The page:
The U.S. corn refining industry believes that in order to remain competitive, the U.S. needs to continue to engage in trade pacts covering countries and regions of growing economic significance. Our success, and the success of many other sectors of the economy, relies on demand from the 95 percent of customers who live outside U.S. borders.

Countries bordering the Pacific Ocean have grown by leaps and bounds in recent decades and are set to continue their growth in the future. Rising demand presents new opportunities for U.S. corn refiners, as well as allied farmers and employees — if we can continue to access those markets.

CRA supports new free trade agreements to complement our existing agreements in this region. With just two free trade agreements with Asian countries, Singapore and South Korea, the United States is lagging behind in its economic influence in the region. New agreements will allow our industry to more easily meet the needs of new and current customers by providing a level playing field with reduced tariffs and fairer trade rules.

Many of our competitors, including the European Union (EU), Australia, and Canada are benefitting from preferential trade agreements in Asia at our expense. Finally, the absence of formalized U.S. trade pacts in Asia leaves an opening that China is rapidly moving to fill, one that extends even beyond merely economic influence. U.S. exporters are at risk of falling behind global competitors if we do not quickly negotiate new trade deals to open these markets and help position the U.S. as the most competitive and attractive trading partner.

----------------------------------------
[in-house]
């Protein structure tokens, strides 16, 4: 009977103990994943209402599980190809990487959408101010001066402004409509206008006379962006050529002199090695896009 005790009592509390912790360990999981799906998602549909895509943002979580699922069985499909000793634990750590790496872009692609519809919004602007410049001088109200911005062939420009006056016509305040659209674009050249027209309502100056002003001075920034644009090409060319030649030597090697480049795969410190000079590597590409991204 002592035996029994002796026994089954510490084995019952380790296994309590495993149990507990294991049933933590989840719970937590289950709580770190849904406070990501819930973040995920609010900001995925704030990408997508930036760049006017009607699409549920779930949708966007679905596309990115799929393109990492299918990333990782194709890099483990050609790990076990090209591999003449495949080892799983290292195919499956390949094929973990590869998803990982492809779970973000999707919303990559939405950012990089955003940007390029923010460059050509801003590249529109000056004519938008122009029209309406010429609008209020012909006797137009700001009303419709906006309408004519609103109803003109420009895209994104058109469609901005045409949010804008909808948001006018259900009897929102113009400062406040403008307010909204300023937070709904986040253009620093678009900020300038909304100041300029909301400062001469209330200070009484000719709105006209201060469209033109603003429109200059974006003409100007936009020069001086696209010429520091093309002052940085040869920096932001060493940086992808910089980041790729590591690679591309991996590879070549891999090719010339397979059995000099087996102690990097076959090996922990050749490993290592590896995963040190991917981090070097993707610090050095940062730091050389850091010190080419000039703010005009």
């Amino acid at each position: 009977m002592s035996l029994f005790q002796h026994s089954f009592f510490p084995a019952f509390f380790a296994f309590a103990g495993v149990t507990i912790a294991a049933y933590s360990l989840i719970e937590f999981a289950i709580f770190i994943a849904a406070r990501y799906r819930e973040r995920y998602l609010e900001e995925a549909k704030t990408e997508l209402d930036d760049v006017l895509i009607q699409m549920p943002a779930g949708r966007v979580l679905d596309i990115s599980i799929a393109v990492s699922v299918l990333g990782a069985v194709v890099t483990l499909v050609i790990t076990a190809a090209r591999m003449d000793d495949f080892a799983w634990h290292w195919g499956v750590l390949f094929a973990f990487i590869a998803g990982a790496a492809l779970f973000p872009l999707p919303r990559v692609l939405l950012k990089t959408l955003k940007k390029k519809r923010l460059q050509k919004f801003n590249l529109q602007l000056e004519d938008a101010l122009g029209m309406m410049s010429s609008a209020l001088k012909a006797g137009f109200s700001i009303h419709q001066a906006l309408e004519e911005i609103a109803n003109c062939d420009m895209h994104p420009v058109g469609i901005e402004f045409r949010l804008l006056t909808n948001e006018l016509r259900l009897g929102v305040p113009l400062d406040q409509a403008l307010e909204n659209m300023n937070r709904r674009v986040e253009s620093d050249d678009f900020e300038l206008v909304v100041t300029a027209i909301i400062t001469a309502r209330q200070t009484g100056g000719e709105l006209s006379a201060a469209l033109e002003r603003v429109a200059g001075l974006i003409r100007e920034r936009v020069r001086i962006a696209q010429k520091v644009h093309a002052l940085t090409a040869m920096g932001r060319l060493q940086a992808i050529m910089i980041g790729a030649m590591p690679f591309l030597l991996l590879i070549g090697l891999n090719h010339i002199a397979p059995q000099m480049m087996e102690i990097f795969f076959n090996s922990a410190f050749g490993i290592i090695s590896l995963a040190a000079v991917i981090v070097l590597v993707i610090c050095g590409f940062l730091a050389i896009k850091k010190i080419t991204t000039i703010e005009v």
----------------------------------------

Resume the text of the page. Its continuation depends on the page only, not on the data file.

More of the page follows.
Major competitors often impose a trade philosophy on potential markets that is in direct conflict with U.S. objectives and international standards, and when they formalize their trade agreements first, we lose the opportunity to influence the trade rules and regulatory approaches that take root in these regions.

The Asia-Pacific region is the world’s largest market for food and agriculture and is expected to grow rapidly in the years ahead. Between 2001 and 2014, Asia grew 261 percent and by nearly $4 trillion in value as an import market. Reducing and eliminating tariffs and other restrictive agricultural policies in this region will help American workers compete, creating an opportunity to supply Asian markets with high-quality food and agricultural goods. Increased access to this market would result in GDP growth and job creation, particularly in rural America.

For example, Japanese tariffs on high fructose corn syrup range from 9 to 50 percent, making this market ripe for growth if tariffs are dropped. A trade deal could also lower tariffs and barriers on meat, beverages, and other varieties of food and agricultural exports. These goods are particularly important to the corn refining industry, as they drive demand for corn products at other points in the supply chain.